Happy Friday, Readers! I hope you are all staying cool. It seems the whole country is under a heat advisory and we are not the exception here at SmallGovCon, with temperatures hovering around 100 degrees. Whew…who’s ready for Fall?
There was a lot of news in the federal government contracting world this week and we’ve included some articles that we hope you will find informative. Have a great weekend and enjoy the AC or a cool pool to lounge in.
Once again, the incumbent service worker rule has had its pendulum swing back to the hiring of incumbent workers, reflecting a “general policy of the Federal Government that service contracts which succeed contracts for the same or similar services, and solicitations for such contracts, shall include a non-displacement clause.” This proposed rule would insert a contract clause requiring contractors who are awarded a service contract with an incumbent on it, to offer employment to the incumbent contractor employees, for performance of the contract. This is of course quite the shift from current regulations, but it also places many new contract compliance requirements on contractors awarded a new contract as they try and stand up performance.
Affiliation is quite possibly one of the scariest words to small business government contractors. And it is easily one of the most misunderstood concepts in SBA’s small business regulations. Perhaps the widespread fear and misunderstanding are due to the fact that there are so many potential bases for affiliation listed in SBA’s rules–or the fact that you can be found affiliated with another company even if SBA finds that none of the listed bases for affiliation are met. Or maybe its the fact that, while affiliationisn’t always a bad thing, it can lead to severe consequences, like preventing an otherwise responsible and eligible business from competing under set-asides contracts.
Either way, this “Back to Basics” blog will be the first of two blogs that will “unpack” this concept for you, hopefully, removing some of the mystery. This first blog will provide a general overview of affiliation and what it means for government contractors, while the second blog will focus on the different types of affiliation.
Hello, Blog Readers! We hope you had a productive week. Here at SmallGovCon we have been geeking out to the new images from the James Webb Space Telescope. If you haven’t seen the spectacular images, we encourage you to do so! This photo was captured in infrared light and the image reveals for the first time previously invisible areas of the universe.
“The Webb team’s incredible success is a reflection of what NASA does best. We take dreams and turn them into reality for the benefit of humanity. I can’t wait to see the discoveries that we uncover – the team is just getting started!”, stated NASA Administrator Bill Nelson. You can find more spectacular images from NASA here.
Transitioning from universal news to federal government contacting news, we have included several articles for your reading pleasure including a report about the False Claims settlement for cybersecurity issues that stemmed from a five-year-old whistleblower lawsuit brought by a former employee of the company. Enjoy the weekend and stay cool out there!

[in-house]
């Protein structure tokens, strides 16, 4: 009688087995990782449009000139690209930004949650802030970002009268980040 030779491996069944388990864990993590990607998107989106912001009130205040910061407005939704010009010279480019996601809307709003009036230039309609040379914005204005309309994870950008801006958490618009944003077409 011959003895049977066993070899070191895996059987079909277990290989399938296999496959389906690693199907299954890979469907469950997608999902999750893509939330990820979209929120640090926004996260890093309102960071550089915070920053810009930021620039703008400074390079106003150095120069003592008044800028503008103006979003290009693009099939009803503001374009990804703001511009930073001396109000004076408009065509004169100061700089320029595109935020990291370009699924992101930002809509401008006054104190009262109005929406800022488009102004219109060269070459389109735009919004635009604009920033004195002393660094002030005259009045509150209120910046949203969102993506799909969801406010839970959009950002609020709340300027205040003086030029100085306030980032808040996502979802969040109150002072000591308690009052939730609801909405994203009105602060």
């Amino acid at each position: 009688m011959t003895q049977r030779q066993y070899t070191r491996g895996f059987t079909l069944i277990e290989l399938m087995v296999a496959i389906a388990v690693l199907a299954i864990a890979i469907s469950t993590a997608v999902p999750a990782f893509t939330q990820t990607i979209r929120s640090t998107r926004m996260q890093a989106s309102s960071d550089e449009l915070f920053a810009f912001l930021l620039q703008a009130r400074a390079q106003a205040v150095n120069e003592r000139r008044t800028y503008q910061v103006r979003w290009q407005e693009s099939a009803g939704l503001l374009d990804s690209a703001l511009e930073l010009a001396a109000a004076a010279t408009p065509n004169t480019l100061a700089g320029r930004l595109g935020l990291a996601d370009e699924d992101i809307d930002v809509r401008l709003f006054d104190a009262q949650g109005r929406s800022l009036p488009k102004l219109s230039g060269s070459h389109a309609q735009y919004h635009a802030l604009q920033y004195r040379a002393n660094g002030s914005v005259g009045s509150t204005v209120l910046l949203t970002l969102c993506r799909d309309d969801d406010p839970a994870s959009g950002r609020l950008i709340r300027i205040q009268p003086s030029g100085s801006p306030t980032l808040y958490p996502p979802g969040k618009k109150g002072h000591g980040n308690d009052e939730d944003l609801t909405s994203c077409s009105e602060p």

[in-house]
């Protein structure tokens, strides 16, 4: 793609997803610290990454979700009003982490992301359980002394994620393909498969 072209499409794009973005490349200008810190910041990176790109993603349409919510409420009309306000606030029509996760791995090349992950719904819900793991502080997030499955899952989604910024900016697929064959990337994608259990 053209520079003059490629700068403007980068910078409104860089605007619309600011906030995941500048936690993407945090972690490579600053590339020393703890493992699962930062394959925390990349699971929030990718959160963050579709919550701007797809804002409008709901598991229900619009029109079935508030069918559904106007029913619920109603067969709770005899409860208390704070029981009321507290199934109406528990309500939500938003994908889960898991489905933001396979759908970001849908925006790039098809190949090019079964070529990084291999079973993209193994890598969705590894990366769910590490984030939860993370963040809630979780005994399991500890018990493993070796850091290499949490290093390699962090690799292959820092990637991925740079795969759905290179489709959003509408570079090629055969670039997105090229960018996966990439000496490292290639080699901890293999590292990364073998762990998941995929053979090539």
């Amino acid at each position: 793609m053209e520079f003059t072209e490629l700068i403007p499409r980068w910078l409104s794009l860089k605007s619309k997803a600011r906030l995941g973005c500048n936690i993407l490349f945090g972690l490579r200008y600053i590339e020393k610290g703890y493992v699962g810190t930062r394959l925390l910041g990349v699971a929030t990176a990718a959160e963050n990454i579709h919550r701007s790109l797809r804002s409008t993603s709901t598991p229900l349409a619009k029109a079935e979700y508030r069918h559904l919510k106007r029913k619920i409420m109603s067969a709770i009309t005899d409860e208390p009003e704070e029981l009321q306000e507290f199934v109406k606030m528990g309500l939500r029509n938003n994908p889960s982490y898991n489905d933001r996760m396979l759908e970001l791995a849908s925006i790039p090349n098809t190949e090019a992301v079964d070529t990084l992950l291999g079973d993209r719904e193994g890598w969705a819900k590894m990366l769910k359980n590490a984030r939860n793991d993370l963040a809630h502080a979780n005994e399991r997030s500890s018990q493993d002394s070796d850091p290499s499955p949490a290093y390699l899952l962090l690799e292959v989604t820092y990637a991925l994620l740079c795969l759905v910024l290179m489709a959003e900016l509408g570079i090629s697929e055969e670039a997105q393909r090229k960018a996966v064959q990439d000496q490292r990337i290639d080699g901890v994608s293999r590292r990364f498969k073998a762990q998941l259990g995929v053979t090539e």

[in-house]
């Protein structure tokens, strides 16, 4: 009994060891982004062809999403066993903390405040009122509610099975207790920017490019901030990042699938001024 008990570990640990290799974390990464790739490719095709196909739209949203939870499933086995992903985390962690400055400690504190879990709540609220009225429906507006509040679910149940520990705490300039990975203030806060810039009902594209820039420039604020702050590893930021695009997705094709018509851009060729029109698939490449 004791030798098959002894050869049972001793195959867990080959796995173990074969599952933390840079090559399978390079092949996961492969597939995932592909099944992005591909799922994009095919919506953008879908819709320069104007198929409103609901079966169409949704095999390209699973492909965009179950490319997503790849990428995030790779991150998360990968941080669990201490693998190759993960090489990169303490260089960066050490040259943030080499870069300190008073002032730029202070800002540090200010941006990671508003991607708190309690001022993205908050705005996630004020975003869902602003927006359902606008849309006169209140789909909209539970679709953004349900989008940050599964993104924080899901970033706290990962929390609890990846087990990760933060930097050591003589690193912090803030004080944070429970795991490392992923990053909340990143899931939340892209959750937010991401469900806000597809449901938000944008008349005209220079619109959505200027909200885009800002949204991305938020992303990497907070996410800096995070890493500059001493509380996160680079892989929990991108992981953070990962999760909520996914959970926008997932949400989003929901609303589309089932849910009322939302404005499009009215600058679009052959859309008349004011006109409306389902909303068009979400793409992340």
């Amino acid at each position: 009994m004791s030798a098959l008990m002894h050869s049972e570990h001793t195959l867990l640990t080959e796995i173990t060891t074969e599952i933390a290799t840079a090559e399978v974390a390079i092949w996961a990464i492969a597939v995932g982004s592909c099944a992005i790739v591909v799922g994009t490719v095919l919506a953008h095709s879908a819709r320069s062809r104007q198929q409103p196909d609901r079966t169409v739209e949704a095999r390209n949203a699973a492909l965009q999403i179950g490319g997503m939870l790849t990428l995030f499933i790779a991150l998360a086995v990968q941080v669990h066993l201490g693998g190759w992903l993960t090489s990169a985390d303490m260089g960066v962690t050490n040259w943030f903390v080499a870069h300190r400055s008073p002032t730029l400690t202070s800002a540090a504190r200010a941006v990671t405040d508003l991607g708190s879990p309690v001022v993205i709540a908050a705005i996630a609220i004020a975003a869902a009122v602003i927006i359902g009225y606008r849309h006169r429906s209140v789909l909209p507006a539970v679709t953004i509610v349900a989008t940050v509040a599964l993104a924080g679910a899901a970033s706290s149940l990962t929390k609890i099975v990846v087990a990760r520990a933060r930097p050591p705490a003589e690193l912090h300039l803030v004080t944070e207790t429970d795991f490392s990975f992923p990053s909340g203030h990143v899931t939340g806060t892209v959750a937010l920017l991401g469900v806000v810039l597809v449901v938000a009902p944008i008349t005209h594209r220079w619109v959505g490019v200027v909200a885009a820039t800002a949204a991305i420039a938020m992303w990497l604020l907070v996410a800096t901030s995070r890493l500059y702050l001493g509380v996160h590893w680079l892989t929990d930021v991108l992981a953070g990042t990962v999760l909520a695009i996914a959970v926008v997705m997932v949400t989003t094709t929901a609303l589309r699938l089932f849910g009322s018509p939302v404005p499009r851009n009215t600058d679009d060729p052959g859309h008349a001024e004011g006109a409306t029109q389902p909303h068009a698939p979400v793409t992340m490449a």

While many industries have existed since time immemorial, new industries are created and old industries fade all the time. A mere twenty-five years ago, there was no such thing as social media and video rental stores were all the rage. Now the former is a multi-billion-dollar industry, and the latter is basically extinct. In recognition of the changes that we experience over time, the U.S. Office of Management and Budget routinely revises the North American Industry Classification Systems (NAICS), which the SBA in turn incorporates as the new applicable NAICS codes. More importantly for contractors, this includes a change in size standards for businesses. In early July 2022, the SBA proposed a rule doing just that which would apply effective October 1, 2022, which we will explore in this post.
SBA’s Office of Hearing and Appeals (OHA) recently said that the SBA Area Office should have informed the protested concern of the issues its adverse size determination focused on before ruling against the concern’s size eligibility on that basis. In addition to its lesson on due process, OHA also took this opportunity to distinguish totality of the circumstances affiliation (the basis on which the Area Office found affiliation here) from ostensible subcontractor affiliation (the basis for affiliation alleged in the size protest). OHA vacated and remanded the Area Office’s decision.
Happy Friday, Readers! We hope you had a nice, long 4th of July weekend and we’d also like to show our appreciation for our veterans and active duty military personnel. Thank you for your service.
This week in federal government contracting news there were announcements from a key cyber agency set to get procurement authority this month as well as an announcement from the Federal Register concerning bid guarantees, performance and payment bonds, and alternative payment protection.